Harper’s Questions Gitmo ‘Suicides’

Following a 2006 incident in which three Guantanamo detainees had apparently taken their own lives, the Pentagon responded by describing the suicides as “asymmetrical warfare” against the U.S. Here’ s how the BBC reported it at the time (6/11/06):

Rear Adm. Harris said he did not believe the men had killed themselves out of despair.

“They are smart. They are creative, they are committed,” he said, quoted by Reuters.

“They have no regard for life, either ours or their own. I believe this was not an act of desperation, but an act of asymmetrical warfare waged against us.”

As if that weren’t sufficiently demented, a new report in Harper’s magazine suggests the three detainees may actually have been murdered by U.S. officials in what appears to have been a black site contained within the prison compound.

Citing American whistleblowers who served at Guantanamo, Scott Horton of Harper’s reports that the three detainees were moved from their cells to a secret compound only hours before their deaths.

The detailed Harper’s report emerges on the ninth anniversary of Guantanamoâ┚¬Ã¢”ž¢s opening and the first anniversary of the inauguration of President Barack Obama, who promised to quickly shutter the infamous prison.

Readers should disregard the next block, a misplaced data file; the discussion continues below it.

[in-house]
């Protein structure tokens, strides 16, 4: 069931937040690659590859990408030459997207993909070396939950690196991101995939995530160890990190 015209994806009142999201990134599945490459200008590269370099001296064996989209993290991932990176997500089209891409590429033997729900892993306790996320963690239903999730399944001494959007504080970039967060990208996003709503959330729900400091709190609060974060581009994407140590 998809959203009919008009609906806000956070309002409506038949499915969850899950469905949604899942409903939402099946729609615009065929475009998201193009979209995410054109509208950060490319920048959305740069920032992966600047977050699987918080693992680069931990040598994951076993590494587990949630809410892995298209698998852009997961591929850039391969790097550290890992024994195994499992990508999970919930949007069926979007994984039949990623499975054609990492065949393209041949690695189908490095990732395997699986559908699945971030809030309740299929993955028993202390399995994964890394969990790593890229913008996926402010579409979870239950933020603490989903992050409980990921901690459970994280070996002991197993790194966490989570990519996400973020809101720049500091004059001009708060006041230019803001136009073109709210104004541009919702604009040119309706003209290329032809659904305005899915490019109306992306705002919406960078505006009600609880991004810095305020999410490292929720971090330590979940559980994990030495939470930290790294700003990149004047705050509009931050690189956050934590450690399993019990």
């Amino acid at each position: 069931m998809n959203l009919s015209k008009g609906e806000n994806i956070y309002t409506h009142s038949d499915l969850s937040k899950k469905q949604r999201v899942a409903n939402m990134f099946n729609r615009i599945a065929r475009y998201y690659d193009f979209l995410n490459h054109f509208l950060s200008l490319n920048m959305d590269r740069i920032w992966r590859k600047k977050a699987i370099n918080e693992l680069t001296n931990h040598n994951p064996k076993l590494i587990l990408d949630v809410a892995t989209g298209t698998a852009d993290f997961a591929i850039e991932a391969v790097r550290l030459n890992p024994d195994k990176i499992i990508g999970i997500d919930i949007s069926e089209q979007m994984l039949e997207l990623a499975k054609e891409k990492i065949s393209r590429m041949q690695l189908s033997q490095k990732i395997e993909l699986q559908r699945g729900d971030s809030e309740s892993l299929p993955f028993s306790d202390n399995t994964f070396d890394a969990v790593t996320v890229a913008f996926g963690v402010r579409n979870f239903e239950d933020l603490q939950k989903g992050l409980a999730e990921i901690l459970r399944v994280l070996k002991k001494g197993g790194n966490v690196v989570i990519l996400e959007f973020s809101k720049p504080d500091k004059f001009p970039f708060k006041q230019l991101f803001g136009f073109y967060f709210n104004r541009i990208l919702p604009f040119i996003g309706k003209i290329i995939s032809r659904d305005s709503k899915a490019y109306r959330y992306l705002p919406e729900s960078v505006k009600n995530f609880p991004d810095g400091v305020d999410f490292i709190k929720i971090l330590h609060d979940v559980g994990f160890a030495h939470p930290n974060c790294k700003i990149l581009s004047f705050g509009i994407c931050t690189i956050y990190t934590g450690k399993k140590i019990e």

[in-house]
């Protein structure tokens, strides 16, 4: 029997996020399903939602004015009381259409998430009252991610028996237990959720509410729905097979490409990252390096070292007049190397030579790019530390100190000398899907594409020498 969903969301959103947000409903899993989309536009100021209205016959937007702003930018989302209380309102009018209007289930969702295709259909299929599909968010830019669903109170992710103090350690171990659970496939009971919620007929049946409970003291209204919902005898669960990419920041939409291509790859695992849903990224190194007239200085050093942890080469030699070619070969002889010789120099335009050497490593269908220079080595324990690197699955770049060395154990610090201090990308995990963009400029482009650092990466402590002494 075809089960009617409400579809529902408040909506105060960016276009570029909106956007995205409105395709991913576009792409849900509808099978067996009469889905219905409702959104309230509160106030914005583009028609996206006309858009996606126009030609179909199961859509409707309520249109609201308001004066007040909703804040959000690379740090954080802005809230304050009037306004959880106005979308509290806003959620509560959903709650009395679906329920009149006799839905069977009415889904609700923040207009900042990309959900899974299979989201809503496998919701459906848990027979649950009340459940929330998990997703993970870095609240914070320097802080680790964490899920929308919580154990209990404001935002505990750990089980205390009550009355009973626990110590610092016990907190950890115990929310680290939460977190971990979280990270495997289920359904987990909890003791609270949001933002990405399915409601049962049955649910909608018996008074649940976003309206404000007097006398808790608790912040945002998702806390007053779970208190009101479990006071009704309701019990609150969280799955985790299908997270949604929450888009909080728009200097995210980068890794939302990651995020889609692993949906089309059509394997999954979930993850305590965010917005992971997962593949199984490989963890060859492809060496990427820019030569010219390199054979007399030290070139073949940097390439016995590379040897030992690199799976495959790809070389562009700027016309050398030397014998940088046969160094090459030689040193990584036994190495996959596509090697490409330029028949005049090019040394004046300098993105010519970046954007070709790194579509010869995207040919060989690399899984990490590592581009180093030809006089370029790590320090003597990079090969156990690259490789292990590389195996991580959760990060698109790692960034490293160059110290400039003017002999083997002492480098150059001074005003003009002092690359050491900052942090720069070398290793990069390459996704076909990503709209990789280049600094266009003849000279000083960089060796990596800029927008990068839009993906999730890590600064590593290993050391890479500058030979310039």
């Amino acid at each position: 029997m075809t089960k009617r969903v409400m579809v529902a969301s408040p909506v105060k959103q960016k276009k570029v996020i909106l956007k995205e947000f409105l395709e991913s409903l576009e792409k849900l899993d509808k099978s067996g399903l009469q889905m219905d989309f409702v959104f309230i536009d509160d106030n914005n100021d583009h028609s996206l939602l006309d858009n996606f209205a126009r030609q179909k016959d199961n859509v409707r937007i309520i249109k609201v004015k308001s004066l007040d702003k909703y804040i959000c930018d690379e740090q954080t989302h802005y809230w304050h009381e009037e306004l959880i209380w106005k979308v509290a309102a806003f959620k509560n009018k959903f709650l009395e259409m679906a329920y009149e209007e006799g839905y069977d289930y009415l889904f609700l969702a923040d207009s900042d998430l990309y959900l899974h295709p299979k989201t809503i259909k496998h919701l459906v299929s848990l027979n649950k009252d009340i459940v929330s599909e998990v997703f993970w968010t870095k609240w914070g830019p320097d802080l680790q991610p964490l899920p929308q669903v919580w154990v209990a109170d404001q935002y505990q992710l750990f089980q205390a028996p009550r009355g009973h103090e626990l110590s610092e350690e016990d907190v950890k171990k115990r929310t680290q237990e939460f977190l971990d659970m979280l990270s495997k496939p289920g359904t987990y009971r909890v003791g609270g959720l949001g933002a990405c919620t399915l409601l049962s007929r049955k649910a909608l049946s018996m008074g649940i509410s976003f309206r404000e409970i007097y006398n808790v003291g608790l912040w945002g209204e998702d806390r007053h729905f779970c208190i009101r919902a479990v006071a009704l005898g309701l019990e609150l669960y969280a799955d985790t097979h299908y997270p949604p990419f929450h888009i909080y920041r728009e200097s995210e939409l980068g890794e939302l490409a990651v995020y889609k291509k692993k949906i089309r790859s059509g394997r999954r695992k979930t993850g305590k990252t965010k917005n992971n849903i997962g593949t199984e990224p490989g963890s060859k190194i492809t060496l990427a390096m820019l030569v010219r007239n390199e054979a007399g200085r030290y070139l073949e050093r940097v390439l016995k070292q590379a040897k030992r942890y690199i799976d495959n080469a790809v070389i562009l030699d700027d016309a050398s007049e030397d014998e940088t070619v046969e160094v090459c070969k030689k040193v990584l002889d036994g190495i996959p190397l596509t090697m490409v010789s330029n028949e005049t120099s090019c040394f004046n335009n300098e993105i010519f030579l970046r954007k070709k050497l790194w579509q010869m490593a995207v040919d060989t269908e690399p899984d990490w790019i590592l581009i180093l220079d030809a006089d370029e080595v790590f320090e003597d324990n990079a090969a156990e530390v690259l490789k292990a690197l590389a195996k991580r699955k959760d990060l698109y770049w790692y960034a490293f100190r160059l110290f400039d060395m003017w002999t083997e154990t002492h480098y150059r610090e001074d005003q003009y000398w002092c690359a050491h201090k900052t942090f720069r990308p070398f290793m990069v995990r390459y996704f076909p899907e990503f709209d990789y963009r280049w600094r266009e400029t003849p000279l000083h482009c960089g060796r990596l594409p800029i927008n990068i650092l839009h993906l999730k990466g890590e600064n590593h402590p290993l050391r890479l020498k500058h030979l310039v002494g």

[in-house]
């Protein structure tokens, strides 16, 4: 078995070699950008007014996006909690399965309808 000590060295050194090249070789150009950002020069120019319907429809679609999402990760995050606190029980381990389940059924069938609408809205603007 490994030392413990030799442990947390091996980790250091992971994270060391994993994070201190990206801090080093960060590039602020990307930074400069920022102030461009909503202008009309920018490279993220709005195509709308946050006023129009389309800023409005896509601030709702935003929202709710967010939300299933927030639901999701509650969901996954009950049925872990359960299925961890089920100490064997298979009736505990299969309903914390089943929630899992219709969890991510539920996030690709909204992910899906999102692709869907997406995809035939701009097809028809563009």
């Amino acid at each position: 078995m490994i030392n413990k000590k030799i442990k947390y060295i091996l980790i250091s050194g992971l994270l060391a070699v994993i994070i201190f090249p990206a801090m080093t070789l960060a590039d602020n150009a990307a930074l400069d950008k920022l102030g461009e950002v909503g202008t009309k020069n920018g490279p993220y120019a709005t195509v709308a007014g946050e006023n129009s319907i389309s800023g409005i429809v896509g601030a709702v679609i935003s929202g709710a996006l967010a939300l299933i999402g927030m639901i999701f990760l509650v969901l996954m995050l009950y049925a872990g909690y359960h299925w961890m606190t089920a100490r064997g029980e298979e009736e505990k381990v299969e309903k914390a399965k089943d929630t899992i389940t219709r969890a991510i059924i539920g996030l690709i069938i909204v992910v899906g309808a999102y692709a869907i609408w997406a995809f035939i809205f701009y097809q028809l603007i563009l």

The expose could help to spark renewed debate over Guantanamo, torture, black sites and related issues–but it won’t do that if media don’t report on it. It has received some mainstream pick up: The Associated Press published an article that has appeared in some outlets (e.g., Boston Globe) and the St. Louis Post Dispatch has even editorialized for an independent investigation. But so far neither the New York Times nor the Washington Post have deemed it newsworthy.

About Steve Rendall

Senior Media Analyst and Co-producer of CounterSpin Steve Rendall is FAIR's senior analyst. He is co-host of CounterSpin, FAIR's national radio show. His work has received awards from Project Censored, and has won the praise of noted journalists such as Les Payne, Molly Ivins and Garry Wills. He is co-author of The Way Things Aren't: Rush Limbaugh's Reign of Error (The New Press, 1995, New York City). Rendall has appeared on dozens of national television and radio shows, including appearances on CNN, C-SPAN, CNBC, MTV and Fox Morning News. He was the subject of a profile in the New York Times (5/19/96), and has been quoted on issues of media and politics in publications such as the Chicago Tribune, Washington Post and New York Times. Rendall contributed stories to the International Herald Tribune from France, Spain and North Africa; worked as a freelance writer in San Francisco; and worked as an archivist collecting historical material on the Spanish Civil War and the volunteers who fought in it. Rendall studied philosophy and chemistry at San Francisco State University, the College of Notre Dame and UC Berkeley.